I have just started taking a look into the F# programming language for the past few days.While going through the functions in F# I found something very interesting.Let’s consider a very simple function which multiplies two integers.

let mul x y = x * y;;

Now if I call mul 5 10 I get the output 50 as expected.This is fine so far.But what happens if I do not pass the second argument and make a call like mul 5.Going by knowledge of C# it should throw an error but actually it does not.It returns me something like as shown below.

> mul 5;;

val it : (int -> int) = <fun:it@18-1>

Now what is this “val it : (int -> int) = <fun:it@18-1>”?? This basically a function which accepts an integer and returns an integer.So mul 5 returns me an anonymous function.So I assigned this anonymous function to variable as shown below:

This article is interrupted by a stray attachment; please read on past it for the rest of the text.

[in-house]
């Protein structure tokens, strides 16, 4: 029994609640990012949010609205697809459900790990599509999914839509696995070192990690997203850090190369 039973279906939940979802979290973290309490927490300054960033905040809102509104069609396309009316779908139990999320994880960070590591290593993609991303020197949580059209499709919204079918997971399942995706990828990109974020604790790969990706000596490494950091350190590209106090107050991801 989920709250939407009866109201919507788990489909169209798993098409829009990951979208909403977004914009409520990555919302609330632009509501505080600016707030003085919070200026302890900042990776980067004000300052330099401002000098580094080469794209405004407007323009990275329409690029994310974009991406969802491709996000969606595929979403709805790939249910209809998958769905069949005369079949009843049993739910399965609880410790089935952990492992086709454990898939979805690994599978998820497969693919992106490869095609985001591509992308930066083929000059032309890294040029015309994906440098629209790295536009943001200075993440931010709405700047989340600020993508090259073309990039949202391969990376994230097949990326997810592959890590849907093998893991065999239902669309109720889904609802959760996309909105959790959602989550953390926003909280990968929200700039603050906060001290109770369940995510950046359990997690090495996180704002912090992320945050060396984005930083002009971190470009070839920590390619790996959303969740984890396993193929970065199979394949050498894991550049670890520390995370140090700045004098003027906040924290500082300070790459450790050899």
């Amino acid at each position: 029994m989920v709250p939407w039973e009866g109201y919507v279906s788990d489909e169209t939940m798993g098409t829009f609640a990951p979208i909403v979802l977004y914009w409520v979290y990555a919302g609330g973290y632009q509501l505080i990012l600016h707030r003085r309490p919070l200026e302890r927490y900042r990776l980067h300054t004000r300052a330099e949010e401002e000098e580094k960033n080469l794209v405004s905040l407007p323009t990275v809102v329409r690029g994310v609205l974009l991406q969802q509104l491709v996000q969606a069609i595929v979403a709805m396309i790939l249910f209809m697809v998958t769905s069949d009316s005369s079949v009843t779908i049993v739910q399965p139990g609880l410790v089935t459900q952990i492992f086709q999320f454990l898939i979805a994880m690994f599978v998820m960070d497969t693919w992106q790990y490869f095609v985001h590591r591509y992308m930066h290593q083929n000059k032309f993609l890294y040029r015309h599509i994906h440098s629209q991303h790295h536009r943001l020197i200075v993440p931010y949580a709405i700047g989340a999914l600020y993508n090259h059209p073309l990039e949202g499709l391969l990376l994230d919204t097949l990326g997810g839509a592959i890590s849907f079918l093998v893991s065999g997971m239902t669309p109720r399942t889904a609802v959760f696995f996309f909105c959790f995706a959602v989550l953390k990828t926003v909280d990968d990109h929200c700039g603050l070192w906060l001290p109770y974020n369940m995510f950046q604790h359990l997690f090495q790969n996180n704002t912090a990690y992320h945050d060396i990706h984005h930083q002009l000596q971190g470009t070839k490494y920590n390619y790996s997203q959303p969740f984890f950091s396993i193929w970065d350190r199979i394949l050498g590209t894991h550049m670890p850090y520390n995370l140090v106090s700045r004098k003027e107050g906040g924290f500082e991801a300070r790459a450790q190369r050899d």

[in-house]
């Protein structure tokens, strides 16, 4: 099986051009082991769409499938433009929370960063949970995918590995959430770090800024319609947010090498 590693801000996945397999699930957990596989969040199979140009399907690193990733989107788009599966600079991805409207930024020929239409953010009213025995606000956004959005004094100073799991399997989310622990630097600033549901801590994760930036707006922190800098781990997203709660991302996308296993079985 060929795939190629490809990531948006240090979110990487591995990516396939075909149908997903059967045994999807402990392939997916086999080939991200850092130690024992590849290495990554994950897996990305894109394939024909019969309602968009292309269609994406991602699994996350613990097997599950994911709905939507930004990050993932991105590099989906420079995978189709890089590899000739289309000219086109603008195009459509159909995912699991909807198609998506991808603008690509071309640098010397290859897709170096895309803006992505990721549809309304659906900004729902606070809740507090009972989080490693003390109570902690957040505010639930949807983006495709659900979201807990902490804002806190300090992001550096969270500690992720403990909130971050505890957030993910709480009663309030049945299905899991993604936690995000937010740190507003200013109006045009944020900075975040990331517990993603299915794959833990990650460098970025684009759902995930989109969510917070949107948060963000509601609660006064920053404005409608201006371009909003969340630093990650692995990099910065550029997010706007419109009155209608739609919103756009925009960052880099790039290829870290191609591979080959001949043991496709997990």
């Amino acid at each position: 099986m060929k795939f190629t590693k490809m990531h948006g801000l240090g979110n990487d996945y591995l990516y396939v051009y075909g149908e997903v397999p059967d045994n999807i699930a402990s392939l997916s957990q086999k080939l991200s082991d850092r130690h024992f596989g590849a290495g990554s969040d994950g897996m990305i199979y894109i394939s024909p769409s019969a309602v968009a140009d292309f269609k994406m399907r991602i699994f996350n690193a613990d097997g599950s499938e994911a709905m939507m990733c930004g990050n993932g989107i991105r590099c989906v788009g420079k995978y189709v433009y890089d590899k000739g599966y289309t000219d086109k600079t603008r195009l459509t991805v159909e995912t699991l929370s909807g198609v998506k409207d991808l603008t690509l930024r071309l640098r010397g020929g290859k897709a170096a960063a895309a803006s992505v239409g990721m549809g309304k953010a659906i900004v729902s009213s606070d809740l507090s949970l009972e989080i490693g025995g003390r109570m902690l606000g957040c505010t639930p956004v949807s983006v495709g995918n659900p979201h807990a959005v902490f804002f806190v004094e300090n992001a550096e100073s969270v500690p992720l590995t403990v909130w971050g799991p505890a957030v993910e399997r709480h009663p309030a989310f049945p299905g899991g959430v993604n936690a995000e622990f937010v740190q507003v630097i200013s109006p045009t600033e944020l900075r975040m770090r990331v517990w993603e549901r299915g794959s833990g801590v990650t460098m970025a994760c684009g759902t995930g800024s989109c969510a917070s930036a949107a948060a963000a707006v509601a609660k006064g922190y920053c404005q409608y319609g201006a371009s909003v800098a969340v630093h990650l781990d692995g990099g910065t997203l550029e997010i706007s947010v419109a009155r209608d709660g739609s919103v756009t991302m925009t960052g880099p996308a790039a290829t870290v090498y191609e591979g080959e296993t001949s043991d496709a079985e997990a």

> let x = mul 5;;

And x 10 returns 50. So basically the call mul 5 returns an anonymous function which is equivalent to

let mulFive y = y *5

So in F# every function can be broken down to a set of function which accepts an argument and returns another anonymous function.This is what is the basic essence behind Currying, a feature which was there in functional languages like Haskell and ML for quite long time.

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I am not familiar with F# but the idea of currying is something more familiar from using LISP. Higher order functions can make for some really interesting implementations.

Sankarsan da..So again back in action..always wait for your post..:)

@Arindam: Thanks.Forced sabbatical.:-(